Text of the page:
"What do you think of the Spanish men?" one twelve year old boy wanted to know.
"Do you have a boyfriend?" another asked. The other teacher, Pilar, interrupted.
"That's a personal question. We are not asking personal questions, we're asking interesting questions."
"I think it's interesting," thirteen year old Javier interjected.
"She doesn't have to answer that, Javier. Sergio, what's your question for Megan?"
"Have you got a boyfriend?"
My favorite part about this exchange is that Sergio wasn't being insolent, he just didn't understand any of the English that had just been spoken by his teacher. It's amusing as hell and I love it.
I find it fascinating also to see how United States culture has infiltrated the Spanish lexicon. Mentioning Lady Gaga, for example, seems ubiquitously pleasing. One student asked me, as if I knew her personally, "Is she actually a man?"
And yet another guarantor of shocked murmurings is my being vegetarian. "That is very funny because my idea of Americans is that they are all.. all.." (They think we're all fat. I tried to spread some of the blame by telling them the U.K. was number two - I possibly read that somewhere, but in any case I'm okay with dissing England.) One class seemed quite concerned upon hearing the news: "But are you getting your vitamins?" The fifteen year old in the front row had assured me he was normal when he moved his backpack to sit in the front-middle row, but later Pilar also told him he wasn't allowed to talk to me anymore. I appreciated this kid anyway, though, because when I told them my first day in Madrid was my birthday and I hadn't known people at the time, he immediately broke out singing "Hoppy Bartheday to yooo," with which the rest of the class soon joined. A concerned girl in the backseat also passed a dragonfly band-aid up through four rows when she noticed I had a hangnail.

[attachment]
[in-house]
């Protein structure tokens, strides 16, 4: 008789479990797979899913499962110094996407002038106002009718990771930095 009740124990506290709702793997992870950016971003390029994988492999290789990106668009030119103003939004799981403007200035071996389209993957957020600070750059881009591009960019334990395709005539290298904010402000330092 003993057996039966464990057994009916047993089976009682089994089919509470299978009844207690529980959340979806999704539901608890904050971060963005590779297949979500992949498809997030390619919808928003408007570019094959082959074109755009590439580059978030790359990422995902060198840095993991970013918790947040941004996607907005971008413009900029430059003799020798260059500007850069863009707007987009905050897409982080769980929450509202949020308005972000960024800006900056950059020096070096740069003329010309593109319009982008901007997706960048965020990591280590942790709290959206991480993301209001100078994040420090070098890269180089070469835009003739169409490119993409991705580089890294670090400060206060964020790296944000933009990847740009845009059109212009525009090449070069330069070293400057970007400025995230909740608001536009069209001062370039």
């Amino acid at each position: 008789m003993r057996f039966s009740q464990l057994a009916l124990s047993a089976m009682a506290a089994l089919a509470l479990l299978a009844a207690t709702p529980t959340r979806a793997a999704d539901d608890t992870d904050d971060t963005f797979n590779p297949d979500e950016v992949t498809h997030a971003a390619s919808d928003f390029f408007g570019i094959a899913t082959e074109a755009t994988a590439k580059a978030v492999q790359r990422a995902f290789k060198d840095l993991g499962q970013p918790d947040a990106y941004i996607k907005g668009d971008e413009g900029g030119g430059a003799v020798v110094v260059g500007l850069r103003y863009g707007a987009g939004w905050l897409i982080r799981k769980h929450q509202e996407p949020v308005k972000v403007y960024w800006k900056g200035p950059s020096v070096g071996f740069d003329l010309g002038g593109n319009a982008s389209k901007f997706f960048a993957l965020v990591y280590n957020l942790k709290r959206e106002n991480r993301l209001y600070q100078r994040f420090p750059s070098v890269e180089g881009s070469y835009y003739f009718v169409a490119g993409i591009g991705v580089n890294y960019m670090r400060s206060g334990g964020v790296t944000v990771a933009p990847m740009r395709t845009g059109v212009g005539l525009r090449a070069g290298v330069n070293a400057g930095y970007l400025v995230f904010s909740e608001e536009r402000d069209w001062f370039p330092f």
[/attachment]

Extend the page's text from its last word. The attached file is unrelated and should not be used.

Another thing people love is when I show the picture of Machu Picchu ("Machu Picchu! HAHAHA"), and the most psychotic image of Joe I could find in my collection of freaky photos. I promise you, Spain, this is tame compared to some in which I've been the star figure, but perhaps you just can't hack the Marcouiller Mania.
Okay but seriously, I'm starting to hallucinate.. can't hack it either.
Also had my first two teacher lessons - intimidation: leading a lesson for teachers. We spent the higher-level class discussing immigration and the economy and the strike. One teacher told me very adamantly: "The problem is this: Spanish politics." He then asked me how one would go about getting citizenship in the United States, so that's on my agenda for next week's lesson. My question is, if I set him up with a free-pass to the United States by marrying him, do I then also have an automatic free-pass to Spain? Worth considering..